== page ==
Submitted to: Southwestern Entomologist
Publication Type: Peer Reviewed Journal
Publication Acceptance Date: 11/21/2021
Publication Date: 12/17/2021
Citation: Esquivel, J.F., Droleskey, R.E., Harvey, R.B. 2021. Rotation of the stylet bundle in the southern green stink bug, Nezara viridula (L.). Southwestern Entomologist. 46(4):867-878. https://doi.org/10.3958/059.046.0408.
Interpretive Summary: The southern green stink bug uses needle-like mouth parts known as stylets to transmit plant pathogens and to feed on various plant structures. The mouth part is composed of an outer pair of stylets which encompasses an inner pair of stylets to form the feeding apparatus. Although the surface characteristics of the stylets are known, the orientation of the feeding apparatus has not been previously described. We cut the feeding apparatus into cross-sections and obtained high resolution images of each section using a light and transmission electron microscope. The images revealed a counterclockwise rotation to the feeding apparatus along the entire length of the mouth part. This work improves our understanding on the orientation of the stink bug needle-like feeding apparatus and, more importantly, provides additional insight on its relationship with the insect’s internal anatomy, feeding behavior, and pathogen transmission.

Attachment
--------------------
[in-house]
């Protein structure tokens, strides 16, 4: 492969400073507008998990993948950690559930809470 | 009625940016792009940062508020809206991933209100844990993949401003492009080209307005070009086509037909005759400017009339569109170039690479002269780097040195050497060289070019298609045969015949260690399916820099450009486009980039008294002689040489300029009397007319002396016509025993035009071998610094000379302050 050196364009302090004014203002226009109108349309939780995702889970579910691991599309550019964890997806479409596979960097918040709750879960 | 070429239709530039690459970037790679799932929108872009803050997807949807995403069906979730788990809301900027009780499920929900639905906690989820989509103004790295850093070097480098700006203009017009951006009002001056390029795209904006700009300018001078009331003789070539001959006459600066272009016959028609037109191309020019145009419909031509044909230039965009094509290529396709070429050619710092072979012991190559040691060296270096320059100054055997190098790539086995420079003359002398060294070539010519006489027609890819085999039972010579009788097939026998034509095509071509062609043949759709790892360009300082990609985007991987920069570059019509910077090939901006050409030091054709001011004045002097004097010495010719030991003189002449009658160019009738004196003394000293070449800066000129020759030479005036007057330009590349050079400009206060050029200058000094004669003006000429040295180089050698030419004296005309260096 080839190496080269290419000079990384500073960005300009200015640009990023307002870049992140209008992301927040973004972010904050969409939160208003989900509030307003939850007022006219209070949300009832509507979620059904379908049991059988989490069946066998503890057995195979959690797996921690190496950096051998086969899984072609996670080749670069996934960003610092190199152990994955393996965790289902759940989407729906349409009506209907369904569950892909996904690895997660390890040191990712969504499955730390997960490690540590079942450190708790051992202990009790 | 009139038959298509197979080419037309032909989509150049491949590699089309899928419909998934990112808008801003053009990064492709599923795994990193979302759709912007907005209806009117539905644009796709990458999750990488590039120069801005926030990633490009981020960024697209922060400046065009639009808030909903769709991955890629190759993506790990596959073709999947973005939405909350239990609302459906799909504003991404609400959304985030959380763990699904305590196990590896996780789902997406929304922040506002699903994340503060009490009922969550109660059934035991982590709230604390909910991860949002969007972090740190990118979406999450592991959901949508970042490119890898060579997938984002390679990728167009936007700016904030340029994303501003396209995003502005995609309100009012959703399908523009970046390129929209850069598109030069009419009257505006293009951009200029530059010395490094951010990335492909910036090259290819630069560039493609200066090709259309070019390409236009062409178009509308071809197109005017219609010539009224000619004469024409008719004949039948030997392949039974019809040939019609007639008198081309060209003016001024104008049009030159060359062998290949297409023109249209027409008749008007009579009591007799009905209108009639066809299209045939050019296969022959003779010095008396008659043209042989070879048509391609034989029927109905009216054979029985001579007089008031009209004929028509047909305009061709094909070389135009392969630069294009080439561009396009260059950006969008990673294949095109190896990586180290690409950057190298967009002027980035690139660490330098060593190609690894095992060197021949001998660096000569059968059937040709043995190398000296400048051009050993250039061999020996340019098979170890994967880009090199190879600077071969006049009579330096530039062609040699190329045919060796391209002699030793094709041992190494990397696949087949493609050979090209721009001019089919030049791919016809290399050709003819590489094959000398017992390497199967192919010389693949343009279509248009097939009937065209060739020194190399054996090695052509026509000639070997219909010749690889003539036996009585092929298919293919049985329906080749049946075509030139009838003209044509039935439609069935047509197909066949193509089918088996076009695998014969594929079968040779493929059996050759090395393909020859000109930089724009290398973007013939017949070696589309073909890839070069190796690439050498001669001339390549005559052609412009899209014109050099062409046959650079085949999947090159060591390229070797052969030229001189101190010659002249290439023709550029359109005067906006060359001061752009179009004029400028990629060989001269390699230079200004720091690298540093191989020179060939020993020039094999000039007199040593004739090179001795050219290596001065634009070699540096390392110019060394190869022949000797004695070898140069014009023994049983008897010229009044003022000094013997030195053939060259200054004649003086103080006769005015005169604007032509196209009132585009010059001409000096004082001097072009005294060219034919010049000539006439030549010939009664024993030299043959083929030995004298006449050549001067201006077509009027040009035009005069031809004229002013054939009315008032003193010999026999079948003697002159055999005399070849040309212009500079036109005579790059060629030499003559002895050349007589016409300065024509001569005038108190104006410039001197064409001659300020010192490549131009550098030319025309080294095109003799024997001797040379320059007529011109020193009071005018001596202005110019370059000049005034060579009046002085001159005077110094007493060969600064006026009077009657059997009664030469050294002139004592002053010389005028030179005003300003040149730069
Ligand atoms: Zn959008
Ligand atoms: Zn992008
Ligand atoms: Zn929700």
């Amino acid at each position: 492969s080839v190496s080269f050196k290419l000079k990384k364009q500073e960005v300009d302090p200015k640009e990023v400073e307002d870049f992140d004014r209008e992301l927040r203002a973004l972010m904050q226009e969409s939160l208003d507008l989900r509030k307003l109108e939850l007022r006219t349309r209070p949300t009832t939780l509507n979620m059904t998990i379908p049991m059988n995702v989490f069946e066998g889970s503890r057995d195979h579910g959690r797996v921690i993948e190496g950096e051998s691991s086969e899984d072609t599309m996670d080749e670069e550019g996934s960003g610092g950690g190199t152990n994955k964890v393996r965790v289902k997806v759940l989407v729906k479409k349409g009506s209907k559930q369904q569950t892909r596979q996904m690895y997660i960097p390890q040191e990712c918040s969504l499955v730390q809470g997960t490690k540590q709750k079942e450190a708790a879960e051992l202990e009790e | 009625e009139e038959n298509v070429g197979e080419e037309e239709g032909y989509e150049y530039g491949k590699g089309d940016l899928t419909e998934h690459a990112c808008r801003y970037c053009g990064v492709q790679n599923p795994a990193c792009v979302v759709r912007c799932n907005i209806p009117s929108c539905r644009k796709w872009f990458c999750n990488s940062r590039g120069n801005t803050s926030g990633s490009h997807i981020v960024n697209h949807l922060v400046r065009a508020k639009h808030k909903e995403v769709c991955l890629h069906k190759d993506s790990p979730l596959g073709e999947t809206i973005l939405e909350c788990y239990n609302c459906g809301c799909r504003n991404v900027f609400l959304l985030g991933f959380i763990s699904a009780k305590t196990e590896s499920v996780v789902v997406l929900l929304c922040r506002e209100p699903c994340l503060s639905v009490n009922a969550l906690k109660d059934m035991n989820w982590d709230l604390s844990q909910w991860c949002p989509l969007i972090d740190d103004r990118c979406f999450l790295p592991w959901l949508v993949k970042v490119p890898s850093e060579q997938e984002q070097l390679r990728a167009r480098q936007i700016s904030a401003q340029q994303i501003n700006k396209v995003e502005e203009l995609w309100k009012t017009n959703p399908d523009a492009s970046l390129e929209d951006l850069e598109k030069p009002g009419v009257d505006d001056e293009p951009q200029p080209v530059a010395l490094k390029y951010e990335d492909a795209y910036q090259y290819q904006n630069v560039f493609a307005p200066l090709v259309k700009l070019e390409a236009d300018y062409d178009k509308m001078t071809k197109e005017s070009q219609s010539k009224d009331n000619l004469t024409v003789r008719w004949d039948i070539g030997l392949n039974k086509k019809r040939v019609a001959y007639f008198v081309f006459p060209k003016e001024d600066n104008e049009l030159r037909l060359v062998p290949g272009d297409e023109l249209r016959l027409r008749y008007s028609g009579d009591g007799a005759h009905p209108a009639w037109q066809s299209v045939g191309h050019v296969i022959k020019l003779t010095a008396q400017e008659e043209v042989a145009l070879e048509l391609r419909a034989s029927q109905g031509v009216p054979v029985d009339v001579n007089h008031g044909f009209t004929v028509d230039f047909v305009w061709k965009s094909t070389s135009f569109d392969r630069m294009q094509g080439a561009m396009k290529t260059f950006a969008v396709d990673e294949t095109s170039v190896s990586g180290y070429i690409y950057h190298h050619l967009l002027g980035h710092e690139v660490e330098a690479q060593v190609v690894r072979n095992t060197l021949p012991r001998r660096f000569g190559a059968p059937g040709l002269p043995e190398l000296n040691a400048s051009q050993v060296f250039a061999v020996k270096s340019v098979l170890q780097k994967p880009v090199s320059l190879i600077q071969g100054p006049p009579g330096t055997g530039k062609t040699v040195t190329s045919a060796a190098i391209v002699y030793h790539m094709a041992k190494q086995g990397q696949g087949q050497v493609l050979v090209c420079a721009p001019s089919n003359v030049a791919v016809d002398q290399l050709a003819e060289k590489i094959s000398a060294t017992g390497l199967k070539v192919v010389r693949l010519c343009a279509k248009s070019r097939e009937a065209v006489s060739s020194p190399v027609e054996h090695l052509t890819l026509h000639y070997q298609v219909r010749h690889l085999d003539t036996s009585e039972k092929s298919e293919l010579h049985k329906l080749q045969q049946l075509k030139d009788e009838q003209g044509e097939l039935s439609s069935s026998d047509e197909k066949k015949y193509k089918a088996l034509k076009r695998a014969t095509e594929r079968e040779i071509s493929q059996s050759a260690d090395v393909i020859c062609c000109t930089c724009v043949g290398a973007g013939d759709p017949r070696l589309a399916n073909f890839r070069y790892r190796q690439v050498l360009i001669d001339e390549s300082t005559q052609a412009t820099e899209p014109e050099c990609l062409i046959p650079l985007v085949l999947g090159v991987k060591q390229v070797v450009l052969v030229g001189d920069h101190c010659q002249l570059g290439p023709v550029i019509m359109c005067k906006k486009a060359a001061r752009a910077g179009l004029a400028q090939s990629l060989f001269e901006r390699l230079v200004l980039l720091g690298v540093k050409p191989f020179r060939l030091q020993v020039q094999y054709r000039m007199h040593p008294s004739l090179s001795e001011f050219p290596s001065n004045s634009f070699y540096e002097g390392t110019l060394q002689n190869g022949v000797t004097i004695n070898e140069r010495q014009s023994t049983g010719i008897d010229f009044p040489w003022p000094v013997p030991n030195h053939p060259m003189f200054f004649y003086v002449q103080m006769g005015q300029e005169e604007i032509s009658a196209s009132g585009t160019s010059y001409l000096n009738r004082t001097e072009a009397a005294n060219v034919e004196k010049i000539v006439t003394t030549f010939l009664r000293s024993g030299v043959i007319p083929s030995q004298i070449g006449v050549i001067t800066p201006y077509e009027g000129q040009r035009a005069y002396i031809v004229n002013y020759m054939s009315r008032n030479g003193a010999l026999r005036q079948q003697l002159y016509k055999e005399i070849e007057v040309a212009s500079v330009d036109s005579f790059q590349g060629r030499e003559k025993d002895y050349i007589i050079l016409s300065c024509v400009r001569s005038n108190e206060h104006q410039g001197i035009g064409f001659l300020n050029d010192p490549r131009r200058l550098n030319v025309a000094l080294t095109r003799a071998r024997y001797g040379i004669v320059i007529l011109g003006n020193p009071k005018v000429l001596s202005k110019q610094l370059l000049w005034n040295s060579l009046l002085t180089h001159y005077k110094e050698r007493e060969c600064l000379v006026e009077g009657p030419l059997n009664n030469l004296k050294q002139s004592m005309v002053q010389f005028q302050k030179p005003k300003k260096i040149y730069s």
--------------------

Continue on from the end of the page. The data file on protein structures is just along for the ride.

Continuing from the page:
Technical Abstract: The southern green stink bug, Nezara viridula (L.) (Hemiptera: Pentatomidae), uses a needle-like stylet bundle to feed on cotton (Gossypium hirsutum L.) bolls and other high-value crops, occasionally introducing disease-causing pathogens to developing fruit. Ongoing efforts to better understand the role of the stink bug stylets in pathogen transmission potential yielded the first evidence of a rotational aspect to the stylet bundle of the southern green stink bug. Our objective is to provide the first imagery and descriptions of the observed rotation of the southern green stink bug stylet bundle. From the point of origin, a counterclockwise rotation occurs along the length of the stylet bundle in the southern green stink bug. A 90° counterclockwise rotation is observed within a span of approximately 195 µm of the stylet bundle in the insect head as the stylet bundle enters the labrum, and the rotation continues into the distal labial segments. Distally, the interlinkage between the maxillary and mandibular stylets is reduced enabling the maxillary stylets to operate independently and possess their own rotation aspect. This report confirms and describes the stylet bundle rotation within the southern green stink bug. Moreover, we add to the knowledge base in describing the degree of rotation and the existence of a separate rotation aspect to the maxillary stylets distally. Additional work may be warranted to determine the degree of rotation in other phytophagous stink bugs and to correlate the likelihood of pathogen transmission based on stylet bundle rotation potentially affecting feeding behavior.